The opinion of the court was delivered by: J. Ronnie Greer United States District Judge
This pro se civil rights action for injunctive and monetary relief under 42 U.S.C. § 1983 was filed by Jason E. Mize, an inmate in the Northeast Correctional Complex [NECC]. Plaintiff's application to proceed in forma pauperis is GRANTED and he is ASSESSED the filing fee of three hundred and fifty dollars ($350). The custodian of plaintiff's inmate trust account at the institution where he now resides is DIRECTED to submit to the Clerk of Court, as an initial partial payment, twenty percent (20%) of the greater of either the average monthly deposits to the inmate trust account or the average monthly balance in the account, for the six (6) months immediately preceding the filing of the complaint. 28 U.S.C.§ 1915(b)(1).
After full payment of the initial partial filing fee, the custodian shall submit twenty percent (20%) of plaintiff's preceding monthly income credited to his account, but only when the amount in the account exceeds ten dollars ($10), until the full $350 fee has been paid.*fn1 28 U.S.C. § 1915(b)(2).
The Clerk is DIRECTED to mail a copy of this Order to the custodian of inmate trust accounts at plaintiff's place of confinement and also to George Little, the Commissioner of the Tennessee Department of Correction, to ensure compliance with the assessment procedures outlined herein.
1. Plaintiff's Allegations
In his complaint, plaintiff alleges that, in September of 2006, he began experiencing pain in his ear and swelling on his right jaw around his ear; that he signed up on the sick call list several times and was prescribed Ibuprofen and antibiotics; that an X-ray was ordered; and that, in October of 2006, when his condition did not improve, he was referred to defendant Dr. Paul Williams. In mid-October, plaintiff saw defendant Williams but, during the consultation, defendant interpreted plaintiff's comments (i.e., that Ibuprofen had done nothing for his pain and that he did not want it) as a refusal of treatment.*fn2 Defendant examined plaintiff, advised plaintiff that there was nothing wrong with his ears, and diagnosed him as having temporal mandibular joint disease [TMJ], which, defendant explained, could mimic the symptoms of an ear ache.
Plaintiff asked defendant what he was going to give him for the TMJ. Defendant responded that plaintiff had said that he did not want anything, presumably referring to plaintiff's statement about the Ibuprofen. Plaintiff deemed this response, coupled with defendant's other statements and responses, as evidence that defendant's attitude towards him was one of disrespect and hostility. Plaintiff became so angry that, upon his insistence, he was taken back to his cell to cool down. Apparently, as a result of this incident, defendant Williams now takes the position that plaintiff has refused medical treatment, when the truth is that plaintiff refused to accept defendant's alleged disrespectful and hostile behavior-not medical treatment. Plaintiff would have the Court order that he be treated with proper pain-killing medication for his TMJ, require that he be sent to a specialist in joint problems at TDOC's medical prison, and award him compensatory damages for his pain and suffering and punitive damages. The purpose of the punitive damages, according to plaintiff, is to use those damages to set an example to prison doctors to ensure that they treat prisoners with the same respect and kindness with which their free world counterparts treat their patients.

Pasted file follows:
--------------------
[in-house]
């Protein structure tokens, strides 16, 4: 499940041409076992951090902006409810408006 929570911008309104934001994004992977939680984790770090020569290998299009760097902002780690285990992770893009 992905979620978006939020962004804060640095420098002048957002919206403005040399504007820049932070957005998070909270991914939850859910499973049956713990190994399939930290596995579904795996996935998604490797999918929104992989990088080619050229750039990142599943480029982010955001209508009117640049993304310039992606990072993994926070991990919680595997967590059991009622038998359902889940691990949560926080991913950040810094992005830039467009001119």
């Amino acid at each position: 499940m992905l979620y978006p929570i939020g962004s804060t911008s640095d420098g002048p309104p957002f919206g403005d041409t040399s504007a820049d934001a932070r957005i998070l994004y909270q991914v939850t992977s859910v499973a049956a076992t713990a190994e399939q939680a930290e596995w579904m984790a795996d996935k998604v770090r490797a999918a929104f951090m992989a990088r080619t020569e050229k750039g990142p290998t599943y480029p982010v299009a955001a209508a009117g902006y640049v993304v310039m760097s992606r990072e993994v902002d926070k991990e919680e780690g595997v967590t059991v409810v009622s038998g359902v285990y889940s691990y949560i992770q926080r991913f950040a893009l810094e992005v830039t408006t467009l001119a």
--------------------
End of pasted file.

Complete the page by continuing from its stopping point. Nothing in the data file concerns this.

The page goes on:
2. Screening the Complaint
The Court must now review the complaint to determine whether it states a claim entitling plaintiff to relief or is frivolous or malicious or seeks monetary relief from a defendant who is immune from such relief. 28 U.S.C. § 1915(e)(2) and § 1915A; McGore v. Wrigglesworth, 114 F.3d 601, 607 (6th Cir. 1997). If so, this suit must be dismissed.
The Eighth Amendment is violated when a prison official is deliberately indifferent to an inmate's serious medical needs. Estelle v. Gamble, 429 U.S. 97, 103 (1976). However, where a prisoner receives some medical care and the dispute is over its adequacy, no claim has been stated. Westlake v. Lucas, 537 F.2d 857, 860 n.5 (6th Cir. 1976).
Plaintiff does not indicate that he was refused treatment for his ear and jaw problems-indeed, plaintiff was given Ibuprofen and antibiotics and had X-Rays taken . Essentially, his claim is that he was not treated with a more liver-friendly pain medication or referred to a specialist. But a disagreement between a prisoner and his doctor concerning treatment does not state a cognizable Eighth Amendment claim. Estelle, 429 U.S. at 107. By the same token, allegations that a medical condition has been negligently diagnosed or treated are not actionable under § 1983, and the mere fact that the victim happens to be a prisoner does not convert what, at best, is a medical malpractice claim into a constitutional violation. Id., at 106. For this reason, plaintiff's assertions that he was denied suitable medications and a referral to a medical prison fail to state a viable claim entitling him to relief under § 1983. See Layne v. Vinzant, 657 F.2d 468, 473 (1st Cir. 1981) (finding that "[t]he right to be free from cruel and unusual punishment does not include the right to treatment of one's choice").
Because plaintiff's allegations do not entitle him to relief under § 1983, this action will be dismissed for failure to state a claim. 28 ...